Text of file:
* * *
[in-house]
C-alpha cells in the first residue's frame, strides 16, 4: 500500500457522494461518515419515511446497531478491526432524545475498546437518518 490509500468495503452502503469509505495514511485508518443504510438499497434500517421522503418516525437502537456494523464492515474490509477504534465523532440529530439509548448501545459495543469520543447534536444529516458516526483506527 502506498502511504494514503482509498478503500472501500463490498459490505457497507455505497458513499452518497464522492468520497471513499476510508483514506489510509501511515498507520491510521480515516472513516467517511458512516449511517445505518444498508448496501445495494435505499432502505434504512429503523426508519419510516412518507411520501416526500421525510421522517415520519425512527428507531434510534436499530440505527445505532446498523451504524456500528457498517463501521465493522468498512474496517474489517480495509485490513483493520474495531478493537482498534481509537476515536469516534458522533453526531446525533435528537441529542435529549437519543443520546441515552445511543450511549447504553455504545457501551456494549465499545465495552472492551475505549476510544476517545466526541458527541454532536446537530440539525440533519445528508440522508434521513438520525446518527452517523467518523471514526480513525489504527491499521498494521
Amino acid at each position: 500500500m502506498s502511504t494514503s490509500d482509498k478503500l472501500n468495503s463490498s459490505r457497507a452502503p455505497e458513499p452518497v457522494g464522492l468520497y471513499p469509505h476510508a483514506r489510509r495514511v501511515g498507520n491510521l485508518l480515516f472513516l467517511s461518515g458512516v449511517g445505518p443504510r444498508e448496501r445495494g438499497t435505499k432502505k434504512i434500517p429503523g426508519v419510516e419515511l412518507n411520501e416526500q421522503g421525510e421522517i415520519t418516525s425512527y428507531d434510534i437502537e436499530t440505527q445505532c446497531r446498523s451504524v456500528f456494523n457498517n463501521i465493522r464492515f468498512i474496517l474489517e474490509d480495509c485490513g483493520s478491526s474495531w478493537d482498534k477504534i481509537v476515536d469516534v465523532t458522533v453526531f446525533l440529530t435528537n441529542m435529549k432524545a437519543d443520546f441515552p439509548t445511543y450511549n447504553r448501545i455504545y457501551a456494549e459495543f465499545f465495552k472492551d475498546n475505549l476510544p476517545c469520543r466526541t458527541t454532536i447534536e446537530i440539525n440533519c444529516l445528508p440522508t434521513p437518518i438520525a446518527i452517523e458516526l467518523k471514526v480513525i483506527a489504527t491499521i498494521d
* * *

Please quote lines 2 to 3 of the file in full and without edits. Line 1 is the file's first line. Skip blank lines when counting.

C-alpha cells in the first residue's frame, strides 16, 4: 500500500457522494461518515419515511446497531478491526432524545475498546437518518 490509500468495503452502503469509505495514511485508518443504510438499497434500517421522503418516525437502537456494523464492515474490509477504534465523532440529530439509548448501545459495543469520543447534536444529516458516526483506527 502506498502511504494514503482509498478503500472501500463490498459490505457497507455505497458513499452518497464522492468520497471513499476510508483514506489510509501511515498507520491510521480515516472513516467517511458512516449511517445505518444498508448496501445495494435505499432502505434504512429503523426508519419510516412518507411520501416526500421525510421522517415520519425512527428507531434510534436499530440505527445505532446498523451504524456500528457498517463501521465493522468498512474496517474489517480495509485490513483493520474495531478493537482498534481509537476515536469516534458522533453526531446525533435528537441529542435529549437519543443520546441515552445511543450511549447504553455504545457501551456494549465499545465495552472492551475505549476510544476517545466526541458527541454532536446537530440539525440533519445528508440522508434521513438520525446518527452517523467518523471514526480513525489504527491499521498494521
Amino acid at each position: 500500500m502506498s502511504t494514503s490509500d482509498k478503500l472501500n468495503s463490498s459490505r457497507a452502503p455505497e458513499p452518497v457522494g464522492l468520497y471513499p469509505h476510508a483514506r489510509r495514511v501511515g498507520n491510521l485508518l480515516f472513516l467517511s461518515g458512516v449511517g445505518p443504510r444498508e448496501r445495494g438499497t435505499k432502505k434504512i434500517p429503523g426508519v419510516e419515511l412518507n411520501e416526500q421522503g421525510e421522517i415520519t418516525s425512527y428507531d434510534i437502537e436499530t440505527q445505532c446497531r446498523s451504524v456500528f456494523n457498517n463501521i465493522r464492515f468498512i474496517l474489517e474490509d480495509c485490513g483493520s478491526s474495531w478493537d482498534k477504534i481509537v476515536d469516534v465523532t458522533v453526531f446525533l440529530t435528537n441529542m435529549k432524545a437519543d443520546f441515552p439509548t445511543y450511549n447504553r448501545i455504545y457501551a456494549e459495543f465499545f465495552k472492551d475498546n475505549l476510544p476517545c469520543r466526541t458527541t454532536i447534536e446537530i440539525n440533519c444529516l445528508p440522508t434521513p437518518i438520525a446518527i452517523e458516526l467518523k471514526v480513525i483506527a489504527t491499521i498494521d